• Horn Africa Insight Editor in chief

Ethiopia's Torturous One-Hundred-Year-Long Effort to Build One Dam

Adamu Walelign (Ph.D.) is an Emeritus Professor of English at San Diego City College, California, United States of America. Wosenyelew Tedla(MD, MSc.) is physician and assistant professor of medicine. Moges Kelklie(BSc. MBA) is a technology executive in the Education industry.

It took a century for Ethiopia to realize the dream of utilizing its prized asset--the Blue Nile River (አባይ). Now that this African nation is on the cusp of test-producing electricity at the nearly completed Grand Ethiopian Renaissance Dam (GERD), it helps put this ambitious project’s long journey in perspective as we get ready to celebrate this historic milestone. Such a back-drop is especially pertinent since there has been a tendency to portray the dam as a project which miraculously appeared out of the blue during the Meles Zenawi era. The reality is that many Ethiopian emperors had sent chills down the spines of Egyptian rulers over the centuries by merely hinting that Ethiopia would alter the course of the Blue Nile in retaliation for whatever offense the Egyptian despot had committed against Ethiopia. In the modern era, however, these warnings would acquire a more tangible dimension, prompting many governments with vested interests to erect all kinds of barriers against the realization of this ambitious undertaking.

In November 1922, the British government, which then administered Sudan and Egypt as its colonial protectorates, showed a keen interest in building a dam across the Blue Nile with a view to further bolster an already thriving cotton-farming enterprise in Egypt and Sudan. Even though the British plan contained various concessions and payments to Ethiopia, at the time, it was a risky move vis-a-vis Ethiopia's sovereignty. Still, in the late 1920s, Great Britain dispatched its Consul in Dangilla, Western Ethiopia, to survey the Blue Nile from its source at Sakala, all the way down to the river’s confluence with the White Nile, in Khartoum. In his capacity as His Majesty’s Consul for Northwestern Ethiopia, Major R.E. Cheeseman would undertake a consequential survey which, among other things, accurately pin-pointed Shafarack crossing, not far from the town of Dejen, as an ideal spot for bridge and/or dam construction, but also identifying the site in Guba, Beni-Shangul, which would be endorsed by the U.S. Bureau of Land Reclamation, and eventually chosen as the actual site for the GERD. (See Cheeseman, 1968. Lake Tana and the Blue Nile: An Abyssinian Quest, new impression, Frank Cass and Company Limited).

In 1927, around the time Cheessman was surveying the Blue Nile, Ras Teferi Mekonnen, then Regent to Empress Zawditu’s new government, was granted robust royal backing to assemble a delegation, led by Dr. Martin (also known as Hakim or Dr. Workneh), to the United States to obtain the government’s help in getting the J. G. White Corporation to build a dam at a cost of USD 20 million. When the news of such a scheme was published in the media, the response from Great Britain, which, as was noted above, then administered Egypt as a colonial protectorate and had a vested interest in the implementation of such a deal, was swift. The British business community, in particular, had reaped enormous profits from the highly lucrative cotton cultivation in Egypt, spread over various parts of the Nile basin. Dr. Workneh endeavored to smooth Britain’s ruffled feathers and traveled to the United Kingdom on November 8, 1927. Upon his arrival in Liverpool, he declared that his nation would endeavor to obtain British-government consent before building the proposed dam. By 1930, after Ras Teferi’s coronation as Emperor Haile Selassie I, His Majesty attempted to expedite the dam's construction; however, the J.G. White Engineering company could not find a funder in New York’s powerful financial centers because of the changing world political and economic climate, for Ethiopia itself soon got engulfed by the aggressive ambitions of Italy, a European nation-hell bent on avenging its humiliating defeat at the Battle of Adwa in 1896, which it had waged against Emperor Menelik’s army.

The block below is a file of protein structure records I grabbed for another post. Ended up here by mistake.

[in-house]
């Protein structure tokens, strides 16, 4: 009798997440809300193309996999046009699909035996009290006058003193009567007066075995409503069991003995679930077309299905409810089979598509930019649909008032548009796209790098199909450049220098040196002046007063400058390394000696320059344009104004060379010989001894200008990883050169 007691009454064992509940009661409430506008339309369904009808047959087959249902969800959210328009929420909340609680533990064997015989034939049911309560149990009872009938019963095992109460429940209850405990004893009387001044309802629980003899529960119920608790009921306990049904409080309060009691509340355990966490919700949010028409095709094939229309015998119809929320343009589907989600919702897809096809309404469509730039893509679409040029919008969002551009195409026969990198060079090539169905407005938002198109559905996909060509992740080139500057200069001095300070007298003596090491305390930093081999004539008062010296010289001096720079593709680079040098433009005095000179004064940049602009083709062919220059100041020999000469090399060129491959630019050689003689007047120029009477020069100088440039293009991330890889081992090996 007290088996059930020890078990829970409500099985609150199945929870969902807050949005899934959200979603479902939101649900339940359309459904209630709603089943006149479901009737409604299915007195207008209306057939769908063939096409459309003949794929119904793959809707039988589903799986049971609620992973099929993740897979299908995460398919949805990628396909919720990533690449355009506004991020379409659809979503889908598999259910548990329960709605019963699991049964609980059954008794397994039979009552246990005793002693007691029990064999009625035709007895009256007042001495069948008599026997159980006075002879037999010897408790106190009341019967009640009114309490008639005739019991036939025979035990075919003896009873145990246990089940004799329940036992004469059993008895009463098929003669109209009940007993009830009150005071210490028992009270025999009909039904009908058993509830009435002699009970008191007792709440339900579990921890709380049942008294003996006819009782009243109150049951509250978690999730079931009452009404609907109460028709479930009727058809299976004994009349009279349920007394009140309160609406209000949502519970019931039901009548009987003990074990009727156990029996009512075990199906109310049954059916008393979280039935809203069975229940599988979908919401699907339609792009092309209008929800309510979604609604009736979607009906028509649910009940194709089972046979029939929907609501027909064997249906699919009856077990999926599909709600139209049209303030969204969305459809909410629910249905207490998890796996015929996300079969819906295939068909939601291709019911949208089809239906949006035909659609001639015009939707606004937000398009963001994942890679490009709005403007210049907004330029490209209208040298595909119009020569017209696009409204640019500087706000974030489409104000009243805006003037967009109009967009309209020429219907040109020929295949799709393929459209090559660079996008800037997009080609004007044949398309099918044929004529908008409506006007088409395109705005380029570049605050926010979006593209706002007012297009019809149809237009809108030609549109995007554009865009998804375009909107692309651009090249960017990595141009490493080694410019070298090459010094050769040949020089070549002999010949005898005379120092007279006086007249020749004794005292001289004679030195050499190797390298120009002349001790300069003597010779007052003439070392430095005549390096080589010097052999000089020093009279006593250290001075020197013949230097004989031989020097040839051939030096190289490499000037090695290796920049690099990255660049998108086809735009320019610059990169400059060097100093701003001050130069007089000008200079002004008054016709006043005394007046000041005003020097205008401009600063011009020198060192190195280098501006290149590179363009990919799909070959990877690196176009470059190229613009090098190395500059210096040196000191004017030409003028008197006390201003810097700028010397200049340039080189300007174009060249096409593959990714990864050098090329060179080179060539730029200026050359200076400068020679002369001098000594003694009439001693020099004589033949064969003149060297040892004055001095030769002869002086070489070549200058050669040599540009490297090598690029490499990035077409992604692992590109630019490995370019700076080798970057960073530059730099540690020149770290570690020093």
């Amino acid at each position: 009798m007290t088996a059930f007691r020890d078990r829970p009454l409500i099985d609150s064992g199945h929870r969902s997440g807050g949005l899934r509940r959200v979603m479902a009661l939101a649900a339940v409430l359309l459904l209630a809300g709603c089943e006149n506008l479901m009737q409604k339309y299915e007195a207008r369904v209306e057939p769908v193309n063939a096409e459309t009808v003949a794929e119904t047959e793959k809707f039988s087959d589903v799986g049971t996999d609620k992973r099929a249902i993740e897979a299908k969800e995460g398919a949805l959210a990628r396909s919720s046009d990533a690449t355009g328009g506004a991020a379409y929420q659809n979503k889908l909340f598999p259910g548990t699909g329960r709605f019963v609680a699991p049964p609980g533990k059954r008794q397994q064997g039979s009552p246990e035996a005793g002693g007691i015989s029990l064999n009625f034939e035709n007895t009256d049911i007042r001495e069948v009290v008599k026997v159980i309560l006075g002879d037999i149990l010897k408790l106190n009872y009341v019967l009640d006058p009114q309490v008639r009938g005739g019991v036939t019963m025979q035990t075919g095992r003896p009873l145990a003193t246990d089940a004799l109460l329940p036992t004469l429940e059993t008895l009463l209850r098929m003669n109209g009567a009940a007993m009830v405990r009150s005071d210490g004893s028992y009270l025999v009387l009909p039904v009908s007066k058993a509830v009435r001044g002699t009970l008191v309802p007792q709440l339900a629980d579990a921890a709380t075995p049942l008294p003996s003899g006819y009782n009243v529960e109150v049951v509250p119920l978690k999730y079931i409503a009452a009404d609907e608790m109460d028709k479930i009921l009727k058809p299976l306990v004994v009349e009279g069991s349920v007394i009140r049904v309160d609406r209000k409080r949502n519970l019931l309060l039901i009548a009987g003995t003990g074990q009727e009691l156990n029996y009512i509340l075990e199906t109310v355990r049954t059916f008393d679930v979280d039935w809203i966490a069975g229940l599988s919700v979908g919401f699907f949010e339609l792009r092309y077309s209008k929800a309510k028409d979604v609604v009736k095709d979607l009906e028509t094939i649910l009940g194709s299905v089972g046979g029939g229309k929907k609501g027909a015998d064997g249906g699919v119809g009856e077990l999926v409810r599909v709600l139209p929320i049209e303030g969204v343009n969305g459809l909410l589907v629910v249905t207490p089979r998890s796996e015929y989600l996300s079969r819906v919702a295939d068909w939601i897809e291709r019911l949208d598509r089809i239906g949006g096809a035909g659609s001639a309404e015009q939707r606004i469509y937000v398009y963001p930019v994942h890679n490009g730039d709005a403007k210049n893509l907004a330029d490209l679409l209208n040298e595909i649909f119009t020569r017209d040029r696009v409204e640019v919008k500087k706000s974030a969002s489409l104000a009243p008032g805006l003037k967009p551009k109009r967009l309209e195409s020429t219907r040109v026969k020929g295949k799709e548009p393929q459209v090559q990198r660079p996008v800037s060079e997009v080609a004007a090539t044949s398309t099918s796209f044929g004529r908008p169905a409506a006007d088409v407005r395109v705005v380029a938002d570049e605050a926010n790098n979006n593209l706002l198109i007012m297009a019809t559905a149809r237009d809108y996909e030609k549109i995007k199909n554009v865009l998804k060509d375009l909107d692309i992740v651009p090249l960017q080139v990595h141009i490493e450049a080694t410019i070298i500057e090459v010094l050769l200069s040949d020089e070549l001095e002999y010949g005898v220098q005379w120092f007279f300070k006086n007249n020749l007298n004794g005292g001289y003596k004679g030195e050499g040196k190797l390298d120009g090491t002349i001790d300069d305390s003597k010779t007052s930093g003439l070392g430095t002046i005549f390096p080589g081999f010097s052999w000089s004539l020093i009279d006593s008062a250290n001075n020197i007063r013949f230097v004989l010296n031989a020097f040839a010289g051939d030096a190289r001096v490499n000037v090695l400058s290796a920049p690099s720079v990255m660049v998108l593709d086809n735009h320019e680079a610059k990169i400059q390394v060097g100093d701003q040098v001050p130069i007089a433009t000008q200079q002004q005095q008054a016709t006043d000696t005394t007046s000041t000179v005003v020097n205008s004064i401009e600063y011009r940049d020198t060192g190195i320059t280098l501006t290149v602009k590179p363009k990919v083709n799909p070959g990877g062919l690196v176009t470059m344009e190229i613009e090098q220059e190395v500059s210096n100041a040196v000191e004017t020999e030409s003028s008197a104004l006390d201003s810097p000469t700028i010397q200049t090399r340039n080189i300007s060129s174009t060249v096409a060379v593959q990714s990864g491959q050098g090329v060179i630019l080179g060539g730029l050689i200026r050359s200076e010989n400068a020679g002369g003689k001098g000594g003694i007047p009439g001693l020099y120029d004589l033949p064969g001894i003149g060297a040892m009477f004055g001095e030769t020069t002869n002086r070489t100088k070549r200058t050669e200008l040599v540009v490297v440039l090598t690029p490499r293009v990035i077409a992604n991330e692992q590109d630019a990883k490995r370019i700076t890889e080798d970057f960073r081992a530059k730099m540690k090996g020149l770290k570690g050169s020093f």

The second attempt to build the Dam came four decades later, in 1958, again under the direct leadership of His Imperial Majesty Haile Selassie I. In this attempt, the United States government was persuaded to direct the U.S. Bureau of Land Reclamation to carry out an extensive, six-year-long study of the Blue Nile for both electricity generation and industrialized agriculture expansion. The findings of this comprehensive report, which had weighed the relative merits of various dam-construction and mechanized agriculture sites, made a series of recommendations which echoed the recommendation for a suitable site which, as noted above, Cheesman had made some thirty years earlier. However, although His Imperial Majesty had a close relationship with the United States, Great Britain--and the multilateral institutions these nations kept represented—successfully thwarted the effort, and Ethiopia’s quest did not go further than the symbolic construction of a much smaller dam, which was inaugurated in the presence of Her Majesty Queen Elizabeth II. Still, undeterred by this stinging set back, Haile Selassie’s government used this milestone to set the agenda for the next generation, by printing a picture of the dam on the Ethiopian banknote of 50 Birr, accompanied by his Majesty’s public prophesy that future generations of Ethiopian leaders would one day succeed in building bigger dams. Furthermore, despite the disappointing outcome, a careful reading of the considerable research on the quest for erecting such a dam, reveals that His Majesty must have spent at least two decades during the two attempts to change the Blue Nile basin into an engine for industrial development. Sadly, Emperor Haile Selassie’s overthrow by the Derg put an end to the close relationship Ethiopia had enjoyed with the United States, thereby dooming any continuation of the project to failure.